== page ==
Escalation in the Russia-Ukraine Conflict

Please note this blog post was published over 12 months ago and so may not include the most up-to-date information, for example where regulation around investing has changed.

Escalation in the Russia-Ukraine Conflict

True Potential’s take on the latest developments in the Russia-Ukraine conflict and the potential implications for investors.


The ongoing crisis between Russia and Ukraine took a dramatic turn today with Russian forces launching a full-scale assault on Ukraine. This follows Russia recognising the independence of two rebel-backed states Donetsk and Luhansk in Eastern Ukraine.

On Monday, President Putin accused the West of an over-reach into the Russian hemisphere and a threat to Russian security. Furthermore, suggesting that Ukraine and its Western allies had disturbed peace and stoking tensions in the region. In the early hours of Thursday, President Putin warned that although Russia did not plan to occupy Ukraine but said their response would be “instant” if they are stopped.

Both UK and US have denounced the actions by Russia strongly and termed it as a breach of the 2014 Minsk peace agreement, which came into force following Russia’s annexation of Crimea. Prime Minister Johnson termed it as an appalling and unprovoked attack and said Britain would “respond decisively”. European leaders have collectively expressed their strong concerns on this aggression by Russia. German Chancellor Olaf Scholz has reassured Ukrainian President Volodymyr Zelenskiy that Europe and its NATO allies stand in solidarity with Ukraine. While Italian Prime Minister Mario Draghi has expressed similar sentiments “We are working with European and NATO allies to respond immediately, with unity and determination.”

After announcing a series of economic sanctions on Tuesday, both the UK and US have indicated further and tougher sanctions this morning. The European Union also announced sanctions on Tuesday and vowed further sanctions this morning. European Commission Chief Ursula von der Leyen said European leaders will discuss a comprehensive set of targeted sanctions against strategic sectors of the Russian economy by blocking their access to key technologies and markets. In addition, Europe is set to freeze Russian assets in the EU and stop the access of Russian banks to the European financial market.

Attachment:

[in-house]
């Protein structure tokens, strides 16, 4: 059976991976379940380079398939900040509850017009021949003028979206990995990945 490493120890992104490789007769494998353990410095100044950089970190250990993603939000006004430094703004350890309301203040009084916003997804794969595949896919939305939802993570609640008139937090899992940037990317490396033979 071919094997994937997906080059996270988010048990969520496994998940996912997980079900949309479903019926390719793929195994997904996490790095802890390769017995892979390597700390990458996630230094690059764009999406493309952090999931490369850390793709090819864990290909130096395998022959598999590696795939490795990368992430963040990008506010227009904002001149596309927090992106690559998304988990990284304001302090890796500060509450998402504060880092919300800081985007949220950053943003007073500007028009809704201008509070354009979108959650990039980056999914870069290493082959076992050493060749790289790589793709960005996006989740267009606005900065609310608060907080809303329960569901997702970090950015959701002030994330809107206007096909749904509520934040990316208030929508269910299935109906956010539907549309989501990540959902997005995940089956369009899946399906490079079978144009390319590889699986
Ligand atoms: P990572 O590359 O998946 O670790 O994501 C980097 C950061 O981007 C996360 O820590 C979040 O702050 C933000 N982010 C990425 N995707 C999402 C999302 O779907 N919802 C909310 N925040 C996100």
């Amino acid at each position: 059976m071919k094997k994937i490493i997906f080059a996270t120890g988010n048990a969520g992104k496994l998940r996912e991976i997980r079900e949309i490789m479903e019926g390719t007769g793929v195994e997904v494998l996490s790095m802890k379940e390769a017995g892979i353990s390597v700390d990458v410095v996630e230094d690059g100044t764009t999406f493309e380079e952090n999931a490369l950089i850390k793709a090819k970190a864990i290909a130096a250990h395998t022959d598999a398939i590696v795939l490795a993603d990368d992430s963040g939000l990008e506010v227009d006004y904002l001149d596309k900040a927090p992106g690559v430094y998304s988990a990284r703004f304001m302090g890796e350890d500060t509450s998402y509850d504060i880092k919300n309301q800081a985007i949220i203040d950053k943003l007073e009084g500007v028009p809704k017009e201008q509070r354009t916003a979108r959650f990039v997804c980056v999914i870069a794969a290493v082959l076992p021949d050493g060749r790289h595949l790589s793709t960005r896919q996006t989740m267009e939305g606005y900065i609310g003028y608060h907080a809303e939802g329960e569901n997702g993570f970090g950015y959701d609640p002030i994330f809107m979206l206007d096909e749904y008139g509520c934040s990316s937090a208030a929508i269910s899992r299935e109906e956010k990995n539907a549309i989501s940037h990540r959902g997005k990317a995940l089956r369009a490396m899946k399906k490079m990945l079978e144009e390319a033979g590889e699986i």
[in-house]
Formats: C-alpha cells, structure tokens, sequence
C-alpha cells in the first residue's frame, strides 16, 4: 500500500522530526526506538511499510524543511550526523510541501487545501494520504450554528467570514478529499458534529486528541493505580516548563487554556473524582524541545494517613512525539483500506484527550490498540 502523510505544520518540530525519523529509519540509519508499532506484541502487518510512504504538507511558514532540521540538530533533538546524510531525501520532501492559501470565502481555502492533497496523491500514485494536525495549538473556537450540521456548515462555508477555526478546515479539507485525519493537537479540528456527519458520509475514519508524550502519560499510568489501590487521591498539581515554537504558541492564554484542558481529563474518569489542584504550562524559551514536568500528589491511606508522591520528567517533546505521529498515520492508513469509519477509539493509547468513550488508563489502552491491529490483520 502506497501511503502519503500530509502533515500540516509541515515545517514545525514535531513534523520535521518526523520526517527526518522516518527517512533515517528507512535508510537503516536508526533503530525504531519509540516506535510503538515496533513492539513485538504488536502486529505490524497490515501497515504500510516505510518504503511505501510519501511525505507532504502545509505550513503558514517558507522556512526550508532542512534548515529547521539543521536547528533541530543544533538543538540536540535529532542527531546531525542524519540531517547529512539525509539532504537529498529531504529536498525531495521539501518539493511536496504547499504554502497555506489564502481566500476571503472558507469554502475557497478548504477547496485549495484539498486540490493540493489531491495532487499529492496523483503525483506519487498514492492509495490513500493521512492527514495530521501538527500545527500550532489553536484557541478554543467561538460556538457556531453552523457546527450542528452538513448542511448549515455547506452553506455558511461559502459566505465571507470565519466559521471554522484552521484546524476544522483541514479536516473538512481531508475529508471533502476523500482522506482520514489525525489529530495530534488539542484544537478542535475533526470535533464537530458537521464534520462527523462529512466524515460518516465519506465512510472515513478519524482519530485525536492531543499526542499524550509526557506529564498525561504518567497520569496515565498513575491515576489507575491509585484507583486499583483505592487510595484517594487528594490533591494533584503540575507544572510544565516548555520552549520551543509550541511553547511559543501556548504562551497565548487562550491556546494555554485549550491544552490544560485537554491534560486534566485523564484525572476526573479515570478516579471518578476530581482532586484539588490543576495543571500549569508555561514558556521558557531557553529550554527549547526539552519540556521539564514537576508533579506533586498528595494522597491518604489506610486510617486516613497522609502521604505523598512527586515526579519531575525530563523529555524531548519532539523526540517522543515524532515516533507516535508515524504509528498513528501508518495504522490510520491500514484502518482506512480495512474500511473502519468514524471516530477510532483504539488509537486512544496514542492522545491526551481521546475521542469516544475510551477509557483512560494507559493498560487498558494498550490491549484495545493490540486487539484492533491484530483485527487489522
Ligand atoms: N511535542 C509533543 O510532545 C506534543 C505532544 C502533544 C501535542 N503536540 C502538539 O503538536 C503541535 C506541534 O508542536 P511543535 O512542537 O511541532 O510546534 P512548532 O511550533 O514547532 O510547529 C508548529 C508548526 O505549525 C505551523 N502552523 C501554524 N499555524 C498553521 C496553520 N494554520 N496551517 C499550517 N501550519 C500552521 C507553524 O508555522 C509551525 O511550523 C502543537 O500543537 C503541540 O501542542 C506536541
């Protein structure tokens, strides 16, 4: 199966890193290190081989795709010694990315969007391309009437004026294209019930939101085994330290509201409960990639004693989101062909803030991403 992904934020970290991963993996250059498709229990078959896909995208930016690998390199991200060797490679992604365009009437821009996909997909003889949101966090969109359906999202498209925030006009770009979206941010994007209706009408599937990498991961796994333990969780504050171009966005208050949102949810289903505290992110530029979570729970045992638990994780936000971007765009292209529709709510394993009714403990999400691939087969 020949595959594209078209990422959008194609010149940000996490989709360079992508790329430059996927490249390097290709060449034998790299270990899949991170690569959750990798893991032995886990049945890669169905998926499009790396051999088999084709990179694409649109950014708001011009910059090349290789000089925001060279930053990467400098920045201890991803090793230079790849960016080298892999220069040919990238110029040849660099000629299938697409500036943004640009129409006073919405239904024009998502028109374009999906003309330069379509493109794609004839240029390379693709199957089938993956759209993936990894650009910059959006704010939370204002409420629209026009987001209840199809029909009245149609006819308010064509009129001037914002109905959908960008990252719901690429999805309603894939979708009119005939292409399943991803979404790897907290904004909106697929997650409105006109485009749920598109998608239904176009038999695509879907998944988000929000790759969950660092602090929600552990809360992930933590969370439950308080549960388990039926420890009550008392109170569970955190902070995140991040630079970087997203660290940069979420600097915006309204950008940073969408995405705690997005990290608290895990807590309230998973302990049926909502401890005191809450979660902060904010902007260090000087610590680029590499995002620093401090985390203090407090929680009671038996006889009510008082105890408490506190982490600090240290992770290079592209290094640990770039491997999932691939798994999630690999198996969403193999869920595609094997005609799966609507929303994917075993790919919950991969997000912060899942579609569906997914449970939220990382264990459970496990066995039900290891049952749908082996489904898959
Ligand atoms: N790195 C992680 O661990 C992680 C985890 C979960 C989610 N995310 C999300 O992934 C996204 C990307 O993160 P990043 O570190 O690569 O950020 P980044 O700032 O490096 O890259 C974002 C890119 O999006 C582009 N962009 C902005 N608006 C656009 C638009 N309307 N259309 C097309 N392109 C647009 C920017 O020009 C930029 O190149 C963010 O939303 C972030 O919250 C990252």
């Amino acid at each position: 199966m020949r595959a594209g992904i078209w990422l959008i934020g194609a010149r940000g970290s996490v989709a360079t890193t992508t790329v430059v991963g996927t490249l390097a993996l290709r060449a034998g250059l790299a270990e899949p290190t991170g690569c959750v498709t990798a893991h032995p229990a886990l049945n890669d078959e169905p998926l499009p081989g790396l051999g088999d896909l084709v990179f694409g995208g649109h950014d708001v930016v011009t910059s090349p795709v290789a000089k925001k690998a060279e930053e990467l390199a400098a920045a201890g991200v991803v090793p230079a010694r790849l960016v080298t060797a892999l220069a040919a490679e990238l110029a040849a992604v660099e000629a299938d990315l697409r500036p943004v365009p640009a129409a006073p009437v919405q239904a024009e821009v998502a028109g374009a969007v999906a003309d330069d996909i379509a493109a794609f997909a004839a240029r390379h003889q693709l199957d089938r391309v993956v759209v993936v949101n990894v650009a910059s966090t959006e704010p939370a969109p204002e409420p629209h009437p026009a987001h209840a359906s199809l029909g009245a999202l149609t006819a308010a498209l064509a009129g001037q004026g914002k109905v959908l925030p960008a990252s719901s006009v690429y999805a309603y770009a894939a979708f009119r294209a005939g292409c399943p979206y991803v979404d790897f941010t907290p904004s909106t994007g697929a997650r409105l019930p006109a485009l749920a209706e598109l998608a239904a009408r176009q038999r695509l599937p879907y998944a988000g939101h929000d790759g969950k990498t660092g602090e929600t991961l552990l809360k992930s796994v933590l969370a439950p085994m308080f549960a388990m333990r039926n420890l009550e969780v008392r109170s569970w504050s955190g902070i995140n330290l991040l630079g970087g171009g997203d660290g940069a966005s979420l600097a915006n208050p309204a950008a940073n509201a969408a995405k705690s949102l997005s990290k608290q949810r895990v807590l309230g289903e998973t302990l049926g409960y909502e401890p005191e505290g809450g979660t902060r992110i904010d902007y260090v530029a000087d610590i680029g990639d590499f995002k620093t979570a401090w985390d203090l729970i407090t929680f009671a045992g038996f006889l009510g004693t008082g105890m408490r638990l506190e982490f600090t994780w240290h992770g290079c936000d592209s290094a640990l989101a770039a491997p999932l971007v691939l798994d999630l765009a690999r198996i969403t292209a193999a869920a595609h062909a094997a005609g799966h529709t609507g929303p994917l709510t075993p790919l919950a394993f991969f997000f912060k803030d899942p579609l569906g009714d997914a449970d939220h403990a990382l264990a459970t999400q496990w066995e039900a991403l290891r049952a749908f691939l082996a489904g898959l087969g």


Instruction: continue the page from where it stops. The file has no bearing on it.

Tensions will remain elevated in the region. The 2014 Minsk agreement has effectively ended.  The focus is now how the West will respond to Russia’s aggression.

Market Reaction

Stock markets have opened sharply down this morning, with Russian assets being punished severely. Oil and safe haven assets such as gold and sovereign bonds have rallied strongly.

The conflict is an additional factor for markets to assess, as central banks in developed economies seek to control inflation and rein in pandemic era monetary stimulus.

Looking back at past episodes of military conflict, the impact upon equities beyond the short term has largely been muted. Outside major war breakouts, drawdowns on average have been mild on average 2.6% (total drawdown for the period), typically followed by a robust recovery.


The escalation of Russian Military action is evident in markets. Volatility will persist over the short term. The inflationary effects of higher energy prices are of economic concern but a combination of Government action and increased productions from other nations, out with Russia, can limit the effect on headline inflation rates.

In the longer term, what matters for financial markets is the fundamental strength of the economy which has been on a stronger footing of late.

We believe the best way to navigate choppy markets is to maintain diversification within portfolios via a range of asset classes including equities, bonds and exposure to broad-based commodities as well as gold.

We continue to monitor developments along with our investment partners and will issue further communications as the situation evolves.

With investing, your capital is at risk. Investments can fluctuate in value and you may get back less than you invest. Past performance is not a guide to future performance. Tax rules can change at any time. This blog is not personal financial advice.

Global Markets, Investing, Pensions